DanaT
01-03-2013, 11:39
Like anything real estate related look beyond the zip code.

In CO there is a website that ranks all the schools or academic performance. Those are the numbers I am looking at.

What is interesting, and against GT wisdom, the best schools tend to be in the liberal areas. Many of the good schools are in/around Boulder. I suspect that this has to do with parents (having very high percentage of population with minimum bachelors tend to expect the same for their kids).

I am actually looking at two areas. Both nearer to Boulder than I am currently. I cant stand the PC politics (i am anything but PC) but there are many good things too. You may find it ironic, but where my inlaws live is very near boulder, and I go there to shoot prairie dogs because it is legal. Go over the property line into city limits and prairie dogs are protected animals.

JMS
01-03-2013, 11:41
How can we possibly agree on something unless the end of the world is near. And the Mayan prophesies didnt come true.

As long as we discuss schools and cars we're cool, nothing else :rofl:

CAcop
01-03-2013, 11:42
Do you actually believe this?

You realize majority just means 51%?

Remember he is not talking about all students. He is talking about the best students.

Think of it like a business. Is it possible to have talented sales staff you the business is foundering? Is it possible to have a sales staff that sucks but have a booming company?

Asking, "Why?" explains a lot of things.

DanaT
01-03-2013, 11:44
Illegal?

In CA there is no prosecuetable offense for doing this. CO sucks if they do.


I need to look.

But there are examples in other states.

http://news.blogs.cnn.com/2011/01/26/mom-jailed-for-enrolling-kids-in-wrong-school-district/

DanaT
01-03-2013, 11:46
As long as we discuss schools and cars we're cool, nothing else :rofl:

You would be surprised.

We could discuss beer and schnitzel....that doesnt get me worked up

DanaT
01-03-2013, 11:48
You realize majority just means 51%?

Remember he is not talking about all students. He is talking about the best students.

If some havent noticed, I dont like being number 2.

I want to give my kid every opportunity to do better than I have done.

JMS
01-03-2013, 11:58
I need to look.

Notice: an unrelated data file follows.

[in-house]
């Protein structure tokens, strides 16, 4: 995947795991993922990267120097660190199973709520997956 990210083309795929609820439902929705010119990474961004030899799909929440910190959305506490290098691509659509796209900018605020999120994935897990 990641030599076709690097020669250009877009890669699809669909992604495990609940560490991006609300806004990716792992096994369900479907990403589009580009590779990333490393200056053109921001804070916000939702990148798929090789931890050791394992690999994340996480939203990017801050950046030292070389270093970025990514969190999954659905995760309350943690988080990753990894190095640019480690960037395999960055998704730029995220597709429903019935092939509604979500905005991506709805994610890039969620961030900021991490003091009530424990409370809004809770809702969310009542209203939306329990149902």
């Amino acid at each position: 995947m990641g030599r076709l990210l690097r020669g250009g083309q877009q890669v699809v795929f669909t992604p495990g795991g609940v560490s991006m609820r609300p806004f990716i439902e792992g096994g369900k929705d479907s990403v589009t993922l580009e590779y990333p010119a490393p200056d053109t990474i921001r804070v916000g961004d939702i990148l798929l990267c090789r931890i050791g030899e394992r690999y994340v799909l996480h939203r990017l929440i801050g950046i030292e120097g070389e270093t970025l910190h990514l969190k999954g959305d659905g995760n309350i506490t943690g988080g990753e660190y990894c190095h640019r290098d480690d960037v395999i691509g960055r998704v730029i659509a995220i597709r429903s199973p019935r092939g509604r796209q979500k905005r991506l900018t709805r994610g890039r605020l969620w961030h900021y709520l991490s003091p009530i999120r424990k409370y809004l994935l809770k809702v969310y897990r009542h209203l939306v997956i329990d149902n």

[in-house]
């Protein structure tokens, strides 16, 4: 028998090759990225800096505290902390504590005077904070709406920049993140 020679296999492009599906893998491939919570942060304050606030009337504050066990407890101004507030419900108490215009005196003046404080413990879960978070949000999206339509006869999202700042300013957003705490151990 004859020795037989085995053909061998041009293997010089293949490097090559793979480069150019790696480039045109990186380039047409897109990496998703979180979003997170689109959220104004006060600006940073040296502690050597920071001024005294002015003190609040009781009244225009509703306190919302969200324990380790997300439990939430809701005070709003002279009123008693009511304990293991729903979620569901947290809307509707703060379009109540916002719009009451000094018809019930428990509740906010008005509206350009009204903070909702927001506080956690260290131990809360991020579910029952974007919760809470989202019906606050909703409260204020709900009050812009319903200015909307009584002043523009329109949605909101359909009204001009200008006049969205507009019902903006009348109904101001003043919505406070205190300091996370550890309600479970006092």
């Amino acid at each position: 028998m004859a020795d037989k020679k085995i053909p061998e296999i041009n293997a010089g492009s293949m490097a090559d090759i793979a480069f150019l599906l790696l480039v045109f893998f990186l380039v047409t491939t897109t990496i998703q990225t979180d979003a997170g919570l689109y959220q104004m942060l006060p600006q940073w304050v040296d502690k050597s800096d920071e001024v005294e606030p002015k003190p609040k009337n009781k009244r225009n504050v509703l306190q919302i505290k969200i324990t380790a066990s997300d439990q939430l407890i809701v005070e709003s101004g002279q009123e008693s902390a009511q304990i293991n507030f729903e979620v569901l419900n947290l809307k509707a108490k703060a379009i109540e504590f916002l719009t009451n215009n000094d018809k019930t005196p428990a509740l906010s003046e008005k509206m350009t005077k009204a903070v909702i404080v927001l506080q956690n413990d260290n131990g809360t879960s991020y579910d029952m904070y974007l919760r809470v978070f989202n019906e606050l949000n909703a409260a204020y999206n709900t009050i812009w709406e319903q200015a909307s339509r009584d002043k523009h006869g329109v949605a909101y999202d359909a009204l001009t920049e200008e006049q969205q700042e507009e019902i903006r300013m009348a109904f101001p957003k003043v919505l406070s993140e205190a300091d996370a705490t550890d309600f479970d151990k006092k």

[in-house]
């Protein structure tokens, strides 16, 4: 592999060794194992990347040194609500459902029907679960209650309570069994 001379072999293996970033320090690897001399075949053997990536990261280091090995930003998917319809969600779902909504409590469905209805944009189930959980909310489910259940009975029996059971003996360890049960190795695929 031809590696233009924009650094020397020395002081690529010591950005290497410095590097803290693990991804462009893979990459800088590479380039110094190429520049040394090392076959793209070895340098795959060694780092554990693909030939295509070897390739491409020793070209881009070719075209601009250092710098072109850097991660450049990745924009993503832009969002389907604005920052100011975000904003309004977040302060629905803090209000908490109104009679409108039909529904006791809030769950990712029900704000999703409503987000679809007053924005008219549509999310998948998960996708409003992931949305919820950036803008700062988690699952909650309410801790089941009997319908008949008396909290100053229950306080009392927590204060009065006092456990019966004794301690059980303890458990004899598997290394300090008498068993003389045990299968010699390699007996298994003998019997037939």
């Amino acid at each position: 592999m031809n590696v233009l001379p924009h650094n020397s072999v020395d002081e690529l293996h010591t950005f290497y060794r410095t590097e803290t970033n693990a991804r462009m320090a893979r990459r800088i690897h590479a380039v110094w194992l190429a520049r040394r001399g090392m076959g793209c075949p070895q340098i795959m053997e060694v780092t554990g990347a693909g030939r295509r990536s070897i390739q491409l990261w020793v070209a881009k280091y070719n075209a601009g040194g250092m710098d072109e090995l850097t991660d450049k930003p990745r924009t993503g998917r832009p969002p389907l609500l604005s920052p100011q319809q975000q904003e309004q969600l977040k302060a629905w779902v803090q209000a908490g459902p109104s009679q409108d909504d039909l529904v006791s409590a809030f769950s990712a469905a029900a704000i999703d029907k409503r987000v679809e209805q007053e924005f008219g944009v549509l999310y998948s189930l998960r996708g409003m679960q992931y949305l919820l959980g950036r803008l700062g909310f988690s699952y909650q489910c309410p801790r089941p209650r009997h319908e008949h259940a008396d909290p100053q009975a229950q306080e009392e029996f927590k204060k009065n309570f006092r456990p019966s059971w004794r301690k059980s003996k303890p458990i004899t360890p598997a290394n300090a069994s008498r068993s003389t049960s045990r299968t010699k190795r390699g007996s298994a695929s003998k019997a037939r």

But there are examples in other states.

http://news.blogs.cnn.com/2011/01/26/mom-jailed-for-enrolling-kids-in-wrong-school-district/

If you own two places and are paying your taxes which support the schools, how can they decide which school you are zoned for?

CAcop
01-03-2013, 12:18
If some havent noticed, I dont like being number 2.

I want to give my kid every opportunity to do better than I have done.

In my town we have a school that is a charter school where all you have to is pay a $3,000 a year "donation." It is in the top 5 of schools in the country. Kids leave there for various reasons, some left vague.

You can have a problem with being #2 but your kids might not.

.264 magnum
01-03-2013, 12:38
No, no... You're right... I don't... Levitt, Dubner, and Gladwell are obviously source references of the lowest order with absolutely no idea how to gather, critically analyze, or effectively interpret data.

The mountains of awards bestowed upon them for their economic and literary prowess are utterly meaningless.

Additionally, my own experiences working with teenaged students in both affluent and impoverished communities has also played absolutely no role whatsoever in forming my opinions - scientific or anecdotal.

I'm so glad you challenged me on this point. I was literally within a gnat's ass of forming a deeply held opinion of the socio-economic and racial demographic impact on student performance in public schools purely on a whim and without any foreknowledge of nor research into the topic.